Cypriot ghost town waits for life to begin again
By Sarah Ktisti
NICOSIA (Reuters Life!) - An eerie silence lingers over Varosha, an abandoned Greek Cypriot neighborhood left in beachfront limbo since war split the Mediterranean island.
Derelict apartment blocks and crumbling hotels riddled with bullet holes sit on empty beaches behind barbed-wire fencing after Varosha's 15,000 residents fled in 1974, when a Turkish invasion sparked by a Greek-inspired coup split Cyprus.
Since then Varosha -- the Greek Cypriot quarter of the now Turkish Cypriot-controlled city of Famagusta has been sealed off. Turkish soldiers patrol a perimeter fence, with visitors only allowed to look at Varosha from afar.
If peace talks between estranged Greek and Turkish Cypriots succeed, Varosha could be one of the first Greek Cypriot areas to be revived, one of scores of abandoned areas creating a buffer separating the island's Turkish and Greek populations for three decades.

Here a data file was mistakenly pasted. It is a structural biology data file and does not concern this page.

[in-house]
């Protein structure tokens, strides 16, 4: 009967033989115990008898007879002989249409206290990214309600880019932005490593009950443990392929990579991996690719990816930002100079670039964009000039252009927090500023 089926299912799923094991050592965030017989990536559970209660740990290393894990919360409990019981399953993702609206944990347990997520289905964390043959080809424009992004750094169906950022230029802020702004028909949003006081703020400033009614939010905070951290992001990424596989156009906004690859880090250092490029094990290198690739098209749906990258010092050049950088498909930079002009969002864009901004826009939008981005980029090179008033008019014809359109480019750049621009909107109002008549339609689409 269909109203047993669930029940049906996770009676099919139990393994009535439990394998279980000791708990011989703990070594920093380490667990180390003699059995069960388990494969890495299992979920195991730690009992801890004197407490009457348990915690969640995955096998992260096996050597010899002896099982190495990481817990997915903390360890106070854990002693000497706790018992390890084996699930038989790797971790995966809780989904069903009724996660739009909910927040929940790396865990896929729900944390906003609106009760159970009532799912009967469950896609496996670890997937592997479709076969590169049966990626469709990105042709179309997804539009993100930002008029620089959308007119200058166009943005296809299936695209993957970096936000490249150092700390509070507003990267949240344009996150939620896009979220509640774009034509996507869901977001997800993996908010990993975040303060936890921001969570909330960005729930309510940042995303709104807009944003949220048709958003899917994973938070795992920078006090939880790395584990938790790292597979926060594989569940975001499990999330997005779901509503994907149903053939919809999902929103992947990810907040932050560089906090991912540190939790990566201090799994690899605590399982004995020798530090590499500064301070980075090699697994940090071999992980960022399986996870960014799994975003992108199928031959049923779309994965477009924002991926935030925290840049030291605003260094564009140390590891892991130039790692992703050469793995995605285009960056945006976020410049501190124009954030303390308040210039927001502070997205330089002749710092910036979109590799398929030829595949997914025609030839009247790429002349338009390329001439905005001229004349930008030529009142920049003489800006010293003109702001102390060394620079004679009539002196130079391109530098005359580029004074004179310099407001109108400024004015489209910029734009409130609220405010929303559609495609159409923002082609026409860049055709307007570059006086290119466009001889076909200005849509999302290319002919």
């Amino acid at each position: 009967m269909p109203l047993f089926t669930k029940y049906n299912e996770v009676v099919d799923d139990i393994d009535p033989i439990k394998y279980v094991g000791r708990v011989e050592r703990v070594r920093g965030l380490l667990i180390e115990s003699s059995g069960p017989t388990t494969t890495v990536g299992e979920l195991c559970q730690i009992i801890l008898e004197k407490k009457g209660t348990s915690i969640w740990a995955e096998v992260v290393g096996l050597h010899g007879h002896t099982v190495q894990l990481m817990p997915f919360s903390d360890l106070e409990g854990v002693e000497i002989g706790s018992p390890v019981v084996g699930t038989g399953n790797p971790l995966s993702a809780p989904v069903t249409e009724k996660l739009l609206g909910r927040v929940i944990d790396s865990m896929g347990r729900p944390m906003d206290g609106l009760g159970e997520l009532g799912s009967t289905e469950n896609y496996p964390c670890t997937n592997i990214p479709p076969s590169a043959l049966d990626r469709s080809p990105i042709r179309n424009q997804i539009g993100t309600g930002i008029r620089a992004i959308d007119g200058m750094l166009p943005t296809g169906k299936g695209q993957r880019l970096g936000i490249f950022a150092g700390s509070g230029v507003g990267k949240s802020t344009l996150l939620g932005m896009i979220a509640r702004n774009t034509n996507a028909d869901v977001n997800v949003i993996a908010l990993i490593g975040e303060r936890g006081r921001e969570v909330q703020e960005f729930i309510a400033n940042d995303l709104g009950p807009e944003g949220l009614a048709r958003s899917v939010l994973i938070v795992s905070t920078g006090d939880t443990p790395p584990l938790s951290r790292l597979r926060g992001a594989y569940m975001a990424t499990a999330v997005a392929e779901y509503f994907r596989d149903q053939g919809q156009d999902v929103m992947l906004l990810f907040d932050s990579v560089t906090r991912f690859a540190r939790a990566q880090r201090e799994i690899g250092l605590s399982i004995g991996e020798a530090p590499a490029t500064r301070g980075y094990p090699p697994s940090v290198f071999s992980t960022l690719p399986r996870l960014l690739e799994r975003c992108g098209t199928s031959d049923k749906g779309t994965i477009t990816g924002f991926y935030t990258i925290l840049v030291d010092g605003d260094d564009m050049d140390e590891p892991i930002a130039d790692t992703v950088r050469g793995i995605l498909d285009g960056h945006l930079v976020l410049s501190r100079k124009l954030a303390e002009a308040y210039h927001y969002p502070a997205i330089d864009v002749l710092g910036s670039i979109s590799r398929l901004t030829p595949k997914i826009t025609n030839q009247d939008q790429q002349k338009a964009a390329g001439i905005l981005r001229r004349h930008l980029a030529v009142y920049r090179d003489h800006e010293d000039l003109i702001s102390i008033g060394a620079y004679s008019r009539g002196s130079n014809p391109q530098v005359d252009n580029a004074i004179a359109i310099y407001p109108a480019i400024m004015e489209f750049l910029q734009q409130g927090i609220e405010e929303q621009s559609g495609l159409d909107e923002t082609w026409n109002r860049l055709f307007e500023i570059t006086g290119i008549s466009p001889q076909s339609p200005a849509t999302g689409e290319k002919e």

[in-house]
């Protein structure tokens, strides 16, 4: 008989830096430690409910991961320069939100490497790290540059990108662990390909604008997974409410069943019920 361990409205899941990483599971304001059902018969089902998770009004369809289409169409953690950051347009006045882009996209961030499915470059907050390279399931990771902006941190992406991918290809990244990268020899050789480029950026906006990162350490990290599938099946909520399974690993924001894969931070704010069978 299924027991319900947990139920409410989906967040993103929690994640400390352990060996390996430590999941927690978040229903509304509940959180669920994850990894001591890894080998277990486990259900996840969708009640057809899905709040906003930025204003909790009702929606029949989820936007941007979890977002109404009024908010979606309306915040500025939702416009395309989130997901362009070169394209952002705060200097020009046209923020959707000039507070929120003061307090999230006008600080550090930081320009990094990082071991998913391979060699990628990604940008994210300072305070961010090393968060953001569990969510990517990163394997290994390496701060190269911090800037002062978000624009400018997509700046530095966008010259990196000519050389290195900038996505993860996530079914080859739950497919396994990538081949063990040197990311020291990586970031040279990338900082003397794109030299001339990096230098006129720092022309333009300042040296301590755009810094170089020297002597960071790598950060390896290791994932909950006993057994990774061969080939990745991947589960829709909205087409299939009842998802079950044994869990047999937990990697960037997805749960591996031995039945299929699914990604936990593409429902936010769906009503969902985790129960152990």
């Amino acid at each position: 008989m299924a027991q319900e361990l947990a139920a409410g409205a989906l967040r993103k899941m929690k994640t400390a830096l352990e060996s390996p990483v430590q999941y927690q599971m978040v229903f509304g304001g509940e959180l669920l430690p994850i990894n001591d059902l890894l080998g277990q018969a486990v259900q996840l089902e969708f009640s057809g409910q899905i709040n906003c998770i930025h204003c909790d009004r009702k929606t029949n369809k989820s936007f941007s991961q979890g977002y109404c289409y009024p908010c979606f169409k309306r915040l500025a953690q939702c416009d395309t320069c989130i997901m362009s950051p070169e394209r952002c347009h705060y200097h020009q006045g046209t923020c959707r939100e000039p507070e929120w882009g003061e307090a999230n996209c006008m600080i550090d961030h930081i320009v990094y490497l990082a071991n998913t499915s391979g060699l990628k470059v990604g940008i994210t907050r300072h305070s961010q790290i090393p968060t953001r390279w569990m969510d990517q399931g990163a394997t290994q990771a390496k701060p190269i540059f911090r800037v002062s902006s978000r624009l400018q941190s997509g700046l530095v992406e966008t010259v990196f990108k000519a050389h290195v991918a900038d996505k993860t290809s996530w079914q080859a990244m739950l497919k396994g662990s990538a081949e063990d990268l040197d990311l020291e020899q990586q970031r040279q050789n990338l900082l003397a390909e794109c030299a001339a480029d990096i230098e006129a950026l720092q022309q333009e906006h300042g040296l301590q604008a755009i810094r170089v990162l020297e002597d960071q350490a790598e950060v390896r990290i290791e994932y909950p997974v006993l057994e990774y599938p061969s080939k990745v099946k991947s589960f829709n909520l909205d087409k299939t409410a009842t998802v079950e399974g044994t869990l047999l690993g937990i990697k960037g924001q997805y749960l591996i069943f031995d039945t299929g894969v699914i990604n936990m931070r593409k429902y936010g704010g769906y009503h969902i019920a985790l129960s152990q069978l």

Town planners will face a mammoth task of restoring a town badly damaged by bullets and bombs and then left to crumble over 35 years of neglect.
"We want to take back our sleeping princess and turn her into a queen again," said Alexis Galanos, Varosha's municipal mayor in exile.
Varosha was once a suburb renowned for its artistic vibrancy and as a thriving business hub. What remains is reminiscent of an abandoned movie set. Snapshots taken by witnesses show furniture and upholstery still hanging from once pristine balconies that were badly damaged by the fighting.
Despite an estimated 10 billion euros ($14.97 billion) in reconstruction costs, Galanos says the economic returns of a rebuilt Varosha far outweigh the cost. Continued...